Capsulotomy creation is equally safe using manual or energy-based method

Digital EditionOphthalmology Times: October 2023
Volume 48
Issue 10

Physician notes endothelial cells play key role in hydration, transparency of cornea.

(Image Credit: AdobeStock/RFBSIP)

(Image Credit: AdobeStock/RFBSIP)

Corneal endothelial cell density measured postoperatively does not differ in patients who have undergone cataract surgery with phacoemulsification whether the capsulotomy was performed using continuous curvilinear capsulorhexis (CCC) or precision pulse capsulotomy1 (PPC; Zepto), according to first author Mark C. Vital, MD, and colleagues at Houston Eye Associates in Texas.

Endothelial cells play a role in the hydration and transparency of the cornea. Maintaining their density in the eye is key. Phacoemulsification performed to remove cataractous lenses has been associated with varying degrees of endothelial cell loss at 1 to 3 months postoperatively, with losses reported ranging from 5% to 20%.2-14 The cellular loss is theorized to result from ultrasound energy that is delivered during phacoemulsification and fluidic turbulence during surgery.7,15,16

Investigators compared the endothelial cell count after cataract surgery in patients whose capsulotomy was created using CCC or PPC. CCC is a manual procedure that creates a capsular tear using capsulorhexis forceps, whereas PPC is an automated procedure that applies energy to create a capsulotomy in 4 ms.

The authors explained that PPC is performed using an intraocular device with a tip comprising a small flexible suction cup with an embedded nitinol capsulotomy ring. For PPC capsulotomy creation, the tip is inserted into the eye and suction is applied, allowing the suction cup and nitinol ring to fully applanate onto the anterior capsule, the surgeons explained. The PPC control console then uses a short sequence of 12 microenergy pulses that last for a total of 4 ms applied to the capsulotomy ring to create a cutting force based on the rapid phase transition of water molecules in capsular tissue. Once the capsulotomy is created, the suction cup and nitinol ring are removed from the eye, the authors further stated.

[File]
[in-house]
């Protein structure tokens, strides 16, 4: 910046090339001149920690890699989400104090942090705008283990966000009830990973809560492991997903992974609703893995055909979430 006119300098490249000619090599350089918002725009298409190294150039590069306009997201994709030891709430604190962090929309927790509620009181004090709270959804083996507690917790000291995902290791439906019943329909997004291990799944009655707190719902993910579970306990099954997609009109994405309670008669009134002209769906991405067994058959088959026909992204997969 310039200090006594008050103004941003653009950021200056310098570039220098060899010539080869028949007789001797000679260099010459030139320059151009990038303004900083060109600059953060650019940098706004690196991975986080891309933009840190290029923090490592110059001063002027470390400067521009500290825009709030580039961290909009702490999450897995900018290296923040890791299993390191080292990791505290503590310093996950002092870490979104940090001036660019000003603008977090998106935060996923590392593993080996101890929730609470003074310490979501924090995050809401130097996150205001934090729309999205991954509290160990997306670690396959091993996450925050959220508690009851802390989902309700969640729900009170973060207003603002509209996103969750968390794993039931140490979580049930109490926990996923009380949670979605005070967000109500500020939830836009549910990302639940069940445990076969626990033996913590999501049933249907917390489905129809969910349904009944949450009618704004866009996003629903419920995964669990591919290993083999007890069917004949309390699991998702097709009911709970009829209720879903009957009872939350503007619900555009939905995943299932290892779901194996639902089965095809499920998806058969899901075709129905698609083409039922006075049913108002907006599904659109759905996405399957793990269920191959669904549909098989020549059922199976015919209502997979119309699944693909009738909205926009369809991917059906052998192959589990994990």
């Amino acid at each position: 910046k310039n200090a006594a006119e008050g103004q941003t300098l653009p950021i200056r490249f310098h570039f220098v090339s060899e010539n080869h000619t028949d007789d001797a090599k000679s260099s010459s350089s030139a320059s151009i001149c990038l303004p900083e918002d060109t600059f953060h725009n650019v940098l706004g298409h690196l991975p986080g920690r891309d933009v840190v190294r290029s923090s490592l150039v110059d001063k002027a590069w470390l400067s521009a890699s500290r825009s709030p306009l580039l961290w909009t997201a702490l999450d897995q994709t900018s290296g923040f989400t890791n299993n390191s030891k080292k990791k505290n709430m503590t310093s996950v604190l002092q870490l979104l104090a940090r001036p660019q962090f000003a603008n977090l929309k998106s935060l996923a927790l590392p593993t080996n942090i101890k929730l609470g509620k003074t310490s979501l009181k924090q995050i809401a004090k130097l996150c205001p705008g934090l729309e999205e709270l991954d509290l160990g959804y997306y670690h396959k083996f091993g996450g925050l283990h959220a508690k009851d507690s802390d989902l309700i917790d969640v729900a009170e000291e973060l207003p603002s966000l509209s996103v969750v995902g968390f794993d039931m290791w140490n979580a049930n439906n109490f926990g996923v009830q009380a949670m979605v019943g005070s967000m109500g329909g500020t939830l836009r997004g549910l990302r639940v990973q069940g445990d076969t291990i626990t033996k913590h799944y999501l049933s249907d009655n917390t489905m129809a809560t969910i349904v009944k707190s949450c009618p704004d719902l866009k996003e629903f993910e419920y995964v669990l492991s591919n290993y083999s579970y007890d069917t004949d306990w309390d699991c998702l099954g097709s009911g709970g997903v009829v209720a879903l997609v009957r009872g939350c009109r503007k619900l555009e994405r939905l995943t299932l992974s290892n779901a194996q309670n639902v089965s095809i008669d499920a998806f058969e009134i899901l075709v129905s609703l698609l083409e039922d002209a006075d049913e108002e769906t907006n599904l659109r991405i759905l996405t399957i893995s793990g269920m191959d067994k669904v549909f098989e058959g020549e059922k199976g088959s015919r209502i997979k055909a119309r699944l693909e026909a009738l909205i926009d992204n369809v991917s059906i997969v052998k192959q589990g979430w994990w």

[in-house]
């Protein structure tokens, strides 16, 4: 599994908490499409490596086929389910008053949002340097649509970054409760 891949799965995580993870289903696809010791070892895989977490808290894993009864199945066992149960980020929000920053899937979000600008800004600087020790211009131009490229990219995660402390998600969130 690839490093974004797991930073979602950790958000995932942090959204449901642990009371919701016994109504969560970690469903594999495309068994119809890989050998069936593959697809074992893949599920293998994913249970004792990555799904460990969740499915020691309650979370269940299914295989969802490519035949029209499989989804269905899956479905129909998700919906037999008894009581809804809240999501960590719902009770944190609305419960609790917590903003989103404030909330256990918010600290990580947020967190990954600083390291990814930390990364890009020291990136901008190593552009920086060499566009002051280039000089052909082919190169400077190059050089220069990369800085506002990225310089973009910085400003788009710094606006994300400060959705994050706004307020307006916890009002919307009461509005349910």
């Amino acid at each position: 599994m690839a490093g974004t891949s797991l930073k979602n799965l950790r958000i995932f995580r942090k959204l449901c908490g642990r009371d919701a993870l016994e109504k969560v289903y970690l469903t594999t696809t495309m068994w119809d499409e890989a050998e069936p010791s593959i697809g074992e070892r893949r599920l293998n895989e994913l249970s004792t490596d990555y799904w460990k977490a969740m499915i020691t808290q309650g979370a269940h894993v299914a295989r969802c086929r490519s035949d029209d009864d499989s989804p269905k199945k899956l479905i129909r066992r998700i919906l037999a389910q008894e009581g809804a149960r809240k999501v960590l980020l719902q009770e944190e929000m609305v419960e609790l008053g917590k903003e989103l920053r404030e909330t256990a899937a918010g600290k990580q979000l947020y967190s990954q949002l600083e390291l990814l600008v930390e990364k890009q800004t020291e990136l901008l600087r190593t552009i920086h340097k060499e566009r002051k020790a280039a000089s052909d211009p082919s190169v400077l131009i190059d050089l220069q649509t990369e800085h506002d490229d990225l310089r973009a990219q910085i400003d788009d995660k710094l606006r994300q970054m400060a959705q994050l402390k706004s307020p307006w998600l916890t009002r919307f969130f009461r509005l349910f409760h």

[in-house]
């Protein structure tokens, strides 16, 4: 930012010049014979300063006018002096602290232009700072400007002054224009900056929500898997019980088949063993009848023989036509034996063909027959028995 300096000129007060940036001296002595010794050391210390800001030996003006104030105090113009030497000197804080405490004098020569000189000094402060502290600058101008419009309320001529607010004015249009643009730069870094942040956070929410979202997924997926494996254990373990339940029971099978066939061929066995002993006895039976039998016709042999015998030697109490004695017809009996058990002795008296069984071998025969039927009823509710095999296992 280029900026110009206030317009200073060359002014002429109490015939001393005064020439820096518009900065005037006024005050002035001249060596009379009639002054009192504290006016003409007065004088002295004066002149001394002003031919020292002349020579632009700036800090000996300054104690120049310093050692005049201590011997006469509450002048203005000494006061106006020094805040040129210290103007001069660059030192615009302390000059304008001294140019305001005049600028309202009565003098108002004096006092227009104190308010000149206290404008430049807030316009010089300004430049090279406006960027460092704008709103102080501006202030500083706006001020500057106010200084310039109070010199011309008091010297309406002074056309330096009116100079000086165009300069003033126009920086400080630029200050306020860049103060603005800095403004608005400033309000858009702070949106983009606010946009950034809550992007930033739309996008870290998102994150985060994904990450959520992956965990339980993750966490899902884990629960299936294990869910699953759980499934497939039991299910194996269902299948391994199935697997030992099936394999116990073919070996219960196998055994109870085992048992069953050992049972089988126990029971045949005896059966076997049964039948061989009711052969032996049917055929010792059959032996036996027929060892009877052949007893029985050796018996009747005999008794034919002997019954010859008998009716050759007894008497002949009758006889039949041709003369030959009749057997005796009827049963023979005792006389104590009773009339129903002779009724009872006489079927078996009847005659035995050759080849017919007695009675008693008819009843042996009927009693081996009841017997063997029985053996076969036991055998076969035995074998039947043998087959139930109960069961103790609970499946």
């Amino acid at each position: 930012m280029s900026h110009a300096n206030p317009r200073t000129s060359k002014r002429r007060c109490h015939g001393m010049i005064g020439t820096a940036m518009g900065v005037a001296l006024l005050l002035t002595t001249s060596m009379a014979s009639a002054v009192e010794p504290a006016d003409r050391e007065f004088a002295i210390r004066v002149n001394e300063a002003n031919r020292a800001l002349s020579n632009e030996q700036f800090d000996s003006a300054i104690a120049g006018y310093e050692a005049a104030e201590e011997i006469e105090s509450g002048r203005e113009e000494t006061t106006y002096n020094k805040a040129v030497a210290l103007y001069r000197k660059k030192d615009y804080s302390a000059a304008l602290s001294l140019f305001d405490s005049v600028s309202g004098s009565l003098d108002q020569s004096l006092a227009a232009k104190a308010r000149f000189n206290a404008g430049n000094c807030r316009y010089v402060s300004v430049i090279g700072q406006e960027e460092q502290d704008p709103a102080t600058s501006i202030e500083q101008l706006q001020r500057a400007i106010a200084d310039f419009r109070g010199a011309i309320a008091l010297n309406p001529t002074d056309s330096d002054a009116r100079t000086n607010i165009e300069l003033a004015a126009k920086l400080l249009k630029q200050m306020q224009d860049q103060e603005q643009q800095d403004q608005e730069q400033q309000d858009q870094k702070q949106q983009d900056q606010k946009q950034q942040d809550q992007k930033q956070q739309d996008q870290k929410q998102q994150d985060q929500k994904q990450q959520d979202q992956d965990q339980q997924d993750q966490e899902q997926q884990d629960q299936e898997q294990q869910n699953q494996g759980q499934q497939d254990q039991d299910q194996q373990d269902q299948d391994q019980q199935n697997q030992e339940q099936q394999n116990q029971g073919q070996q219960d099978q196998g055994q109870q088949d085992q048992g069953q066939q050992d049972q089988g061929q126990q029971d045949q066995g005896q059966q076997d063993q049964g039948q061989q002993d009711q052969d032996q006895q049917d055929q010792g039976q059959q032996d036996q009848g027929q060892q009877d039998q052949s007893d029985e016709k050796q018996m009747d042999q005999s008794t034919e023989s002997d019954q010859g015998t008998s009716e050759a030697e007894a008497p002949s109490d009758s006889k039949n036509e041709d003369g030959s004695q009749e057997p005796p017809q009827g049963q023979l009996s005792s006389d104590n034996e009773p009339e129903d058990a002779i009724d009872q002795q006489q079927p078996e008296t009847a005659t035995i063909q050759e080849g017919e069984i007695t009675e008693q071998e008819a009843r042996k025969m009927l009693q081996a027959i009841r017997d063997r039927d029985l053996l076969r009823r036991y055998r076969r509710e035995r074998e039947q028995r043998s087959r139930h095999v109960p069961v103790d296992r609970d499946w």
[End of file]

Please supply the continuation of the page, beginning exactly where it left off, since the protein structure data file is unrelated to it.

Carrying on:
The results showed that the mean percentage of endothelial cell density loss at 1 month postoperatively was 11.5% among the patients randomly assigned to the CCC group vs 12.3% in the PPC group. This difference did not reach statistical significance (P = .818). At 3 months, the respective percentages of endothelial cell density loss were 11.7% and 12.4%, which also was nonsignificant (P = .815).

The mean percentage of hexagonal cells at 1 month was 54.3% in the CCC group vs 54.7% in the PPC group (P = .695). At 3 months, the percentages were 56.2% and 54.7% (P = .278).

The coefficient of variations at 1 month was 34.4% in the CCC group vs 34.3% in the PPC group (P = .927). At 3 months, the respective percentages were 32.7% and 33.4% (P = .864).

The investigators concluded that there were no significant differences in the 2 study groups in any of the corneal endothelial cell parameters measured. “PPC use during cataract surgery does not result in any increased endothelial cell loss beyond that normally associated with this surgery,” the authors concluded.

Mark C. Vital, MD
Vital is a cataract surgeon at Houston Eye Associates in Texas. He is a consultant to Centricity Vision, Inc. (Zepto).
1. Vital MC, Jong KY, Trinh CE, Starck T, Sretavan D. Endothelial cell loss following cataract surgery using continuous curvilinear capsulorhexis or precision pulse capsulotomy. Clin Ophthalmol. 2023:17:1701-1708. doi:10.2147/OPTH.S411454
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